VietFinanceNews.com – Vietnam’s government should maintain a tight monetary and fiscal policy, including higher interest rates and tougher credit, until the currently “intolerable” inflation rate is less than 10 percent, the World Bank said.
Vietnamese inflation reached 19.78 percent in May, the highest since December 2008. The government said on June 3 it’s targeting 15 percent inflation this year, up from a previous projection of 11.75 percent. Foreign-exchange reserves at the end of 2010 had declined to cover about 1.4 months of imports, according to the International Monetary Fund.
The government’s actions since February show a willingness to accept slower economic growth to ease a period of “severe” macroeconomic instability, the World Bank said in a report prepared for a meeting in the central Vietnamese town of Ha Tinh. While the dong has stabilized and foreign reserves have started to climb, the “hard-earned gains of the past three months” can still be easily reversed, according to the global lender.
Vietnam’s “‘protecting growth at any cost’ approach to monetary and fiscal policies has been counterproductive, as it has produced higher inflation and greater macroeconomic instability without much growth,” wrote Deepak Mishra and Viet Tuan Dinh of the World Bank office in Hanoi.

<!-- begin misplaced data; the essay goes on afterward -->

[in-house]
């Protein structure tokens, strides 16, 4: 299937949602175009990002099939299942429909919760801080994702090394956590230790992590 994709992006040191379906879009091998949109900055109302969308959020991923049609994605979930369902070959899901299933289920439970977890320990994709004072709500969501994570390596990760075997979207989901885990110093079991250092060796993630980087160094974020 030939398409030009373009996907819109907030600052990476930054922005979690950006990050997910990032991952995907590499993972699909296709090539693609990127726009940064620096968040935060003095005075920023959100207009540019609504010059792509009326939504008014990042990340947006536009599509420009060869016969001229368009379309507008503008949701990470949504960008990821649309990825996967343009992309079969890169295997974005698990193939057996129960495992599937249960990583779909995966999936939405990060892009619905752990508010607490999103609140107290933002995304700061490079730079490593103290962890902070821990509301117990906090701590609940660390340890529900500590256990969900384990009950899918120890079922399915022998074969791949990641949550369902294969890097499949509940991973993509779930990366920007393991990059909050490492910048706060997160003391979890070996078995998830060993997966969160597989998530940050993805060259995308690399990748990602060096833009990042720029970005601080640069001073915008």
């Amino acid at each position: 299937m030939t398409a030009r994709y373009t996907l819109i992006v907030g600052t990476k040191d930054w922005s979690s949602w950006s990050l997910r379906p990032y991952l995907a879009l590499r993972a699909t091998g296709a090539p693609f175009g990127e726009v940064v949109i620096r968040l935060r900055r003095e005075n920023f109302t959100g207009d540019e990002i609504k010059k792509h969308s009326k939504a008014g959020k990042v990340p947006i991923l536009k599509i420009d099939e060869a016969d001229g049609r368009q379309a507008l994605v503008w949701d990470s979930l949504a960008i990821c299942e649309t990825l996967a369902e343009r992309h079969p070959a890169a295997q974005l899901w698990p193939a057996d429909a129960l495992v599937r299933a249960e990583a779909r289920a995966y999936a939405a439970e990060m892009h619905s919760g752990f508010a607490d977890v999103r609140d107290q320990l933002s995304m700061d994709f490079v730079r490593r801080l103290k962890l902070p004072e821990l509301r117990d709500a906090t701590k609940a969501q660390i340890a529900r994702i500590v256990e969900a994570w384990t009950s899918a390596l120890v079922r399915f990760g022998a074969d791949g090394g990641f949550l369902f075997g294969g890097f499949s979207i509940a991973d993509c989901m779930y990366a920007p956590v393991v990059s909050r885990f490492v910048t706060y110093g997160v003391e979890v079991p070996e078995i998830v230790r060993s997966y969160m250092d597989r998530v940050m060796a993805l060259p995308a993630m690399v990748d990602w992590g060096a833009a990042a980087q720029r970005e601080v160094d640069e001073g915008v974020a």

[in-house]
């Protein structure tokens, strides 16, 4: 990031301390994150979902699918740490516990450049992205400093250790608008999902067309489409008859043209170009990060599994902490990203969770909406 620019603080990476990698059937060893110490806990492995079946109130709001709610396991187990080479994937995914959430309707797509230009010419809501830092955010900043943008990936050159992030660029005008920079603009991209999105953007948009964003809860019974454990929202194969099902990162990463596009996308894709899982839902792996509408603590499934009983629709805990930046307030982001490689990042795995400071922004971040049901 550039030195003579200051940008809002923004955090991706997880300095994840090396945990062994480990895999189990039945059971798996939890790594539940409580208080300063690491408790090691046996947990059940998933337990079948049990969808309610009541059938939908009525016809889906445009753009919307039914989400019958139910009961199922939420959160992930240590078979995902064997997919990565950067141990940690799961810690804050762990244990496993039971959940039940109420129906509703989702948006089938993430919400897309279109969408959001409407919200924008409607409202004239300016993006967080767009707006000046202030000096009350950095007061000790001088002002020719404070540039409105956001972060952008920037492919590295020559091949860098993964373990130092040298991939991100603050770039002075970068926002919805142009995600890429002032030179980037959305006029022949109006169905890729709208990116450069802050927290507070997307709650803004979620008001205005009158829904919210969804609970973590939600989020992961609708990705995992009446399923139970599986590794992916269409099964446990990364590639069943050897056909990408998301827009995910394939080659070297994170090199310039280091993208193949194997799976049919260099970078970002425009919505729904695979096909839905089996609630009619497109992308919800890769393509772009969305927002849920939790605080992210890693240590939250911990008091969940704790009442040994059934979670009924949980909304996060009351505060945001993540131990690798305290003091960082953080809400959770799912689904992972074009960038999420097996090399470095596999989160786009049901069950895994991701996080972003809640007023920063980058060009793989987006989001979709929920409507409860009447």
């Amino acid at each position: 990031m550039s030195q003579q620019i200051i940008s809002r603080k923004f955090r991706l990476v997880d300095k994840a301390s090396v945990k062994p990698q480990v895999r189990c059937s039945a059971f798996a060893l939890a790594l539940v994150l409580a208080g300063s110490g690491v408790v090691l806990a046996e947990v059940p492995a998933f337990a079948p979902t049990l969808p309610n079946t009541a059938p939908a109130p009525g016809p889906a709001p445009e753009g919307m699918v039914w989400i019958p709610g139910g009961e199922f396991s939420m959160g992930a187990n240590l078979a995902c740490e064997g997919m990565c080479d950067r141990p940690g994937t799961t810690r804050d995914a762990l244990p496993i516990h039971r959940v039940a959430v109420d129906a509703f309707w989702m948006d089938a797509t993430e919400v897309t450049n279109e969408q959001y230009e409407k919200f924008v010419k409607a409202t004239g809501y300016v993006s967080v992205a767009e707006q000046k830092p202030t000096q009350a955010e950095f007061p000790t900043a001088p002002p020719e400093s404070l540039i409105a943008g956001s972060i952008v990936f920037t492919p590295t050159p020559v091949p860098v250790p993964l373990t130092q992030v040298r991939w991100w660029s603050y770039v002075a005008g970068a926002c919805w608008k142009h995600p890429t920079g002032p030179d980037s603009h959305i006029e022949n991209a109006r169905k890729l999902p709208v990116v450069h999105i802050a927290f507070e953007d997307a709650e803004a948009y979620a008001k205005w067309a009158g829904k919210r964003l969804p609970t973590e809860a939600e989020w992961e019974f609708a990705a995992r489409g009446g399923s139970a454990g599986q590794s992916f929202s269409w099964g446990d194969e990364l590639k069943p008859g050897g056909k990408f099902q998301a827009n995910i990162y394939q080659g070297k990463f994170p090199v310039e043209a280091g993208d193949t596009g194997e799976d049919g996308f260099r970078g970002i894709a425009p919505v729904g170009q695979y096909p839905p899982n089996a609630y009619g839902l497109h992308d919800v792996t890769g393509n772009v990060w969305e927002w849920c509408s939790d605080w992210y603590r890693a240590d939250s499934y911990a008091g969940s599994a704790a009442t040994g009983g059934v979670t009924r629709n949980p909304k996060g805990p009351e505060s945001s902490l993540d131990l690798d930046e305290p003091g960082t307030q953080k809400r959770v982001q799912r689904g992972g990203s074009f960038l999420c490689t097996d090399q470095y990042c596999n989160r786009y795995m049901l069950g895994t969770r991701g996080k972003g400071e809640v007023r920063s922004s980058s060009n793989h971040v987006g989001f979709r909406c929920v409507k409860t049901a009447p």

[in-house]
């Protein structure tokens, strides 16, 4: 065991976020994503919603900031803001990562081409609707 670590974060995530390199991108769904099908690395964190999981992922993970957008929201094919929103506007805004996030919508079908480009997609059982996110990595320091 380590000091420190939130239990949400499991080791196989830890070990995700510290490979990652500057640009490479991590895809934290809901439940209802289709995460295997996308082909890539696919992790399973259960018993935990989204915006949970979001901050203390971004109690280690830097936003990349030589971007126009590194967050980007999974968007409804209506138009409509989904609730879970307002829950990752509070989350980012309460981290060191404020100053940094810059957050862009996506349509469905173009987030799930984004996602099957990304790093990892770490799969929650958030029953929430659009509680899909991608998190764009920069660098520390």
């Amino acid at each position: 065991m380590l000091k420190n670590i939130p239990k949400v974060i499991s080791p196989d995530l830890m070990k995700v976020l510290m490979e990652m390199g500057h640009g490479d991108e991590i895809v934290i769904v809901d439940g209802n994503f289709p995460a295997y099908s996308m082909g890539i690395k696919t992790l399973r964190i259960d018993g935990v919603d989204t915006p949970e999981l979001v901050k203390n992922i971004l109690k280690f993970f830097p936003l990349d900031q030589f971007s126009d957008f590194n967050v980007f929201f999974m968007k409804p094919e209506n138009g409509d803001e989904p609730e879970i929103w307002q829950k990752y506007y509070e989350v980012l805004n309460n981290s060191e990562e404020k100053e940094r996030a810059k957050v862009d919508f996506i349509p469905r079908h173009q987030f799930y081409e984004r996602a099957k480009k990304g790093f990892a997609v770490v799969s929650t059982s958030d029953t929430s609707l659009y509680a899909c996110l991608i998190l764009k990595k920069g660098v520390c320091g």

The new policies should be kept in place until inflation “is reduced to a stable, single-digit rate,” Mishra and Dinh wrote. The policies should also be maintained until “the level of international reserves is adequate to finance at least 2.5 months of prospective imports,” the World Bank said, without giving a current level of reserves.
Vietnam’s growth rate will probably slow to “slightly under” 6 percent this year from 6.8 percent in 2010, while inflation should peak in the second quarter and fall to about 15 percent by the end of the year, the World Bank said.
“The authorities need to remain vigilant against premature withdrawal of stabilization measures,” wrote Mishra and Dinh. “With growth expected to slow down in 2011, there will be demands from various quarters to relax monetary and fiscal policies.”
Economic growth in “2012 is poised to see further improvements, though without some bold and decisive actions on structural fronts, we don’t see Vietnam returning to its pre- crisis heydays of growth in the near to medium-term.”
Vietnam’s gross domestic product expanded 8.5 percent in 2007, the fastest growth since 1996. (Bloomberg)